Any business that uses autos needs commercial auto liability insurance. This coverage protects the business against third-party claims that arise out of auto accidents. Claims from vehicle accidents can generate large damages awards against businesses. If a business lacks adequate liability insurance, it may not survive an auto-related lawsuit.
A business may be liable for accidents involving autos it owns as well as vehicles it hires from a rental agency. It may also be responsible for accidents involving vehicles it doesn't own but uses in its operations. An example is an employee-owned auto that the worker uses to make sales calls.
Liability Insuring Agreements
Auto liability insurance is included under Section II of the standard ISO business auto coverage form. Section II contains two insuring agreements (the insurer's promise to pay). The first applies to bodily injury and property damage. It covers damages an insured legally must pay because of bodily injury or property damage caused by an accident. The accident must result from the ownership, maintenance or use of a covered auto.
The second insuring agreement affords coverage for the cost of cleaning up pollutants. It covers sums an insured must legally pay as "covered pollution cost or expense" that result from an auto accident. In other words, it covers pollution cleanup costs an insured must pay if the costs result from an auto accident. Again, the accident must result from the ownership, maintenance or use of a covered auto.
Pollution cleanup costs are covered only if they result from an accident that also causes bodily injury or property damage covered by the policy. If an auto accident results in pollution cleanup costs but does not cause bodily injury or property damage, the cleanup costs will not be covered.
Pollution cleanup costs are covered only if they result from an accident that also causes bodily injury or property damage covered by the policy.
Requirements for Coverage
Both of the insuring agreements cited above make reference to an insured. This means that the claim, suit or clean-up demand must be directed at a person or entity that qualifies as an insured under the policy. Otherwise, the claim will not be covered.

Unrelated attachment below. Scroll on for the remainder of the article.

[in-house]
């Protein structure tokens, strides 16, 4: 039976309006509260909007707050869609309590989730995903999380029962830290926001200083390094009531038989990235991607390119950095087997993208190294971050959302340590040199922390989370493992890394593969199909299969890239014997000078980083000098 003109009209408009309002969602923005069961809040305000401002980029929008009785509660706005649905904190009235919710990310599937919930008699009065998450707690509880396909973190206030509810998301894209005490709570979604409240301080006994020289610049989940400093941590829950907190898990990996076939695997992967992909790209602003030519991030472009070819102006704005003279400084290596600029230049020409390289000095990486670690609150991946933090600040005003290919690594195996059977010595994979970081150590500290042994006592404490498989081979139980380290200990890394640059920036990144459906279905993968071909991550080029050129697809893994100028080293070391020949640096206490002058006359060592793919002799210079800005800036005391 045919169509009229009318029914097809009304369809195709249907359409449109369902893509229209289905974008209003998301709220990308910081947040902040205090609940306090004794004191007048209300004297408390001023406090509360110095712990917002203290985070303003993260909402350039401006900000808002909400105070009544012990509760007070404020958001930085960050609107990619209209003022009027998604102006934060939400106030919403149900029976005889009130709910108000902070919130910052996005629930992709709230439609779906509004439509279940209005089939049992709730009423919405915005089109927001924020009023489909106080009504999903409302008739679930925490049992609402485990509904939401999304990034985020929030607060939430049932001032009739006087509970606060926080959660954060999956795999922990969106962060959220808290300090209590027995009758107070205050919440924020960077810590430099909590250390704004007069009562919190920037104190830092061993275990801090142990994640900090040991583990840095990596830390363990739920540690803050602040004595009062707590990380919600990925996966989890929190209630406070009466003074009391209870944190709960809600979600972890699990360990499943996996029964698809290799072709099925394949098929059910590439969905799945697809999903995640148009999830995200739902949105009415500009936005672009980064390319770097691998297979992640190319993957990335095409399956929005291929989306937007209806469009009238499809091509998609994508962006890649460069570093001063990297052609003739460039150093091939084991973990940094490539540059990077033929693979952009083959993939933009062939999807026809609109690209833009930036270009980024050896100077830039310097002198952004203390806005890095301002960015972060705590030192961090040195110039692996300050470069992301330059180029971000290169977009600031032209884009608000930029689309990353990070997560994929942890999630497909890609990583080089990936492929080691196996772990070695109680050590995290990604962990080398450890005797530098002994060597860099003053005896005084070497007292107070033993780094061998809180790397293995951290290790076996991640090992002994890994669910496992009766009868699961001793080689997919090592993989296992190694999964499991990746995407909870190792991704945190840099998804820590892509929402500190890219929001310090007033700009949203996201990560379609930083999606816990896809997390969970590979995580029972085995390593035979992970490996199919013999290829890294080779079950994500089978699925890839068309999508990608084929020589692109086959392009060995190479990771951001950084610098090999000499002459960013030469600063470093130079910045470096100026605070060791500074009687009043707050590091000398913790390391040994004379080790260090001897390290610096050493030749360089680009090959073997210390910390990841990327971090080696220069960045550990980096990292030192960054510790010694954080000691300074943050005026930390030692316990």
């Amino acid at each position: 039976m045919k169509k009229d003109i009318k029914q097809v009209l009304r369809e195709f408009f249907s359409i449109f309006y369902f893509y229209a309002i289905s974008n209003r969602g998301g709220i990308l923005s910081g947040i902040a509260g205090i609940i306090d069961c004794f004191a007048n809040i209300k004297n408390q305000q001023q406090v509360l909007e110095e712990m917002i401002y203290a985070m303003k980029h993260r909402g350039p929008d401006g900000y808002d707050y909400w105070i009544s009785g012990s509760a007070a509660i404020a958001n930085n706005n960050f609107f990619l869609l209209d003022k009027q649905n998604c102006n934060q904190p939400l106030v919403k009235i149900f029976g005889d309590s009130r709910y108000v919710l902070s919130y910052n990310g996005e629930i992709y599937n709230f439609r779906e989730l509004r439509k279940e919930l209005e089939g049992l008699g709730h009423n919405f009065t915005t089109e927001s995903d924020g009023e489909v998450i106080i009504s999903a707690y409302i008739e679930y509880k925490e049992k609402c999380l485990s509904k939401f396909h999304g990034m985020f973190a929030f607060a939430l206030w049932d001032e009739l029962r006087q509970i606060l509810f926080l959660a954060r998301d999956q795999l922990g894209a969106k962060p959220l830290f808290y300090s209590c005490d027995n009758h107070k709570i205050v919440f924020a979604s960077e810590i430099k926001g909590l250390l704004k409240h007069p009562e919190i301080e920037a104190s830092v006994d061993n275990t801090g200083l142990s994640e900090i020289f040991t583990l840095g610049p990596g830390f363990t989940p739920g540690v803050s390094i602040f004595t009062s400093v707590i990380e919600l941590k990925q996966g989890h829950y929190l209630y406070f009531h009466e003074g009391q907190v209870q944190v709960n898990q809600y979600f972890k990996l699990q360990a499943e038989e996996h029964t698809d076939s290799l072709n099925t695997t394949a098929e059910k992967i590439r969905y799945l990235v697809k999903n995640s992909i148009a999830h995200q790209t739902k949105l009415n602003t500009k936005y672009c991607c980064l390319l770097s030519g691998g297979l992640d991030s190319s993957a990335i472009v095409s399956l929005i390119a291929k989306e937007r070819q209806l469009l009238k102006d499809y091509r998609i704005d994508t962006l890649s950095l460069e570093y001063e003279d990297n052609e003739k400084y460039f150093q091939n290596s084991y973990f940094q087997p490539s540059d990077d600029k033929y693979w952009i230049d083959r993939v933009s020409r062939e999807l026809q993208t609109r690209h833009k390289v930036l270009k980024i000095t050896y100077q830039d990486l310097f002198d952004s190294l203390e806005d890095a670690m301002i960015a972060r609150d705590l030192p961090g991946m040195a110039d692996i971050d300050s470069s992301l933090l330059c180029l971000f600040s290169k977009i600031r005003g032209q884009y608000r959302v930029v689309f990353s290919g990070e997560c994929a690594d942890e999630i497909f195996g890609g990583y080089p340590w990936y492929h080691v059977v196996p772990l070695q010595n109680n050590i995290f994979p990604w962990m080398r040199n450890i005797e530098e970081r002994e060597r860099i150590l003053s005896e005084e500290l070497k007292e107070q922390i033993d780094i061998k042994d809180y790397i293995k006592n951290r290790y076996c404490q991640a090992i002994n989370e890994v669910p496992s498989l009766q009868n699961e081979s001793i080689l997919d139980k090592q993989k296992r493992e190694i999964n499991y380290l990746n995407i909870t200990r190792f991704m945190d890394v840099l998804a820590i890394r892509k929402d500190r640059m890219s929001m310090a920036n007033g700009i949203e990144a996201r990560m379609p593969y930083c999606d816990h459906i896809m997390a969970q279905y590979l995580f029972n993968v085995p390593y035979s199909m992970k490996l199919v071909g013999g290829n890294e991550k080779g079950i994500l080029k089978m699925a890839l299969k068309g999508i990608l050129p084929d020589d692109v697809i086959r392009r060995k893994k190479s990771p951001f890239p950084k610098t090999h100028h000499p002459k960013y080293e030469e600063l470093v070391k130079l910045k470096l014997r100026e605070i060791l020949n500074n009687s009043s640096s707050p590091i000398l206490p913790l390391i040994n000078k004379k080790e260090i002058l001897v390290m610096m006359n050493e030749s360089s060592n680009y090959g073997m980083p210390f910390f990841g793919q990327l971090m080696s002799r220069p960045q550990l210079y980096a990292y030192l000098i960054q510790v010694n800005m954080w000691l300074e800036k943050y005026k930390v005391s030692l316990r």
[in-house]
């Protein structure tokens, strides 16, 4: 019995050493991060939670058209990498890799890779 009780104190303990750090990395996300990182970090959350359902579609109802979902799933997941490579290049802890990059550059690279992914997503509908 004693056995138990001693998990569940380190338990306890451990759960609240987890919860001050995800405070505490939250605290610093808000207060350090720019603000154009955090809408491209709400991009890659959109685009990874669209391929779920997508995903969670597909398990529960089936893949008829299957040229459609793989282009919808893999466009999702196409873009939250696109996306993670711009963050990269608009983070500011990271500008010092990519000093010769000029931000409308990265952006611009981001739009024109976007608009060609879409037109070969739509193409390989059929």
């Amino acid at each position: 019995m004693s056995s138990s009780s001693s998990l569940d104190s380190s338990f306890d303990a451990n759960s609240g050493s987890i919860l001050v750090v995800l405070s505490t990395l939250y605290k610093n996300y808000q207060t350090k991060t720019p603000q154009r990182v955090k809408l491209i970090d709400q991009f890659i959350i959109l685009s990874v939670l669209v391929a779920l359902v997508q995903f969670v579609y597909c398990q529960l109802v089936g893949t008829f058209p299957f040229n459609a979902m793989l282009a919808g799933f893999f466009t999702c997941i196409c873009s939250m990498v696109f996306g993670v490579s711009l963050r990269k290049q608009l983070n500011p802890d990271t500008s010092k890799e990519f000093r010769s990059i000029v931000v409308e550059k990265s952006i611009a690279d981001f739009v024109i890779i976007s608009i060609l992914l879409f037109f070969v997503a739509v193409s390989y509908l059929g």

The insuring agreements also state that the accident must arise out of the ownership, maintenance or use of a covered auto. The types of autos that qualify as covered autos are determined by numeric symbols listed in the policy declarations. These symbols are called covered auto designation symbols.
If you have purchased liability coverage, a numeric symbol should appear in the declarations next to that coverage. The most commonly used symbols for liability coverage are 1 and 2. Symbol 1 signifies any auto (including hired, owned, and non-owned autos) while symbol 2 means autos owned by the business.
If you have purchased liability coverage, a numeric symbol should appear in the declarations next to that coverage.
Autos Covered Automatically
If you have purchased auto liability coverage, your coverage automatically includes the types of vehicles described below. These vehicles are covered regardless of the symbol that appears next to liability coverage in the declarations.
- Small Trailers. Trailers designed for travel on public roads if they have a load capacity of 2000 pounds or less. Such trailers are covered whether you own them or not.
- Mobile Equipment in Transit. Mobile equipment while being towed or carried by a covered auto. An example is a forklift you are transporting to a job site on a flat-bed truck that qualifies as a covered auto.
- Temporary Substitutes. A vehicle you borrow as a substitute for a covered auto that is temporarily unusable because it has been damaged, has broken down or is undergoing service or repair.
Auto liability coverage includes some built-in protection for out-of-state travel. This protection is important when you travel to a state that has different auto insurance requirements than your home state.
Most states have enacted laws requiring vehicle owners to buy a minimum amount of auto liability insurance. Other states don't obligate vehicle owners to purchase insurance. Instead, vehicle owners must demonstrate that they have the financial wherewithal to pay damages resulting from an auto accident.
The amount of insurance or financial responsibility required varies from state to state. If you've purchased your state's minimum required limit and then travel to a state that has a higher minimum, your policy will provide the higher limit for the duration of your travel. This provision does not apply if you are a motor carrier.
The automatic extension also applies if you travel to a state that mandates the purchase of no-fault or uninsured and underinsured motorist coverage. Your policy will provide the minimum amount of coverage required by the state in which you are traveling.
If you or another insured is sued by a third party for injury or damage sustained in an auto accident, your insurer should pay the cost of defending you. The costs of defending an auto liability claim will not reduce your liability limit. The specific costs that are covered are outlined in a section called Supplementary Payments. These costs are very similar to those covered by the Supplementary Payments section of a general liability policy.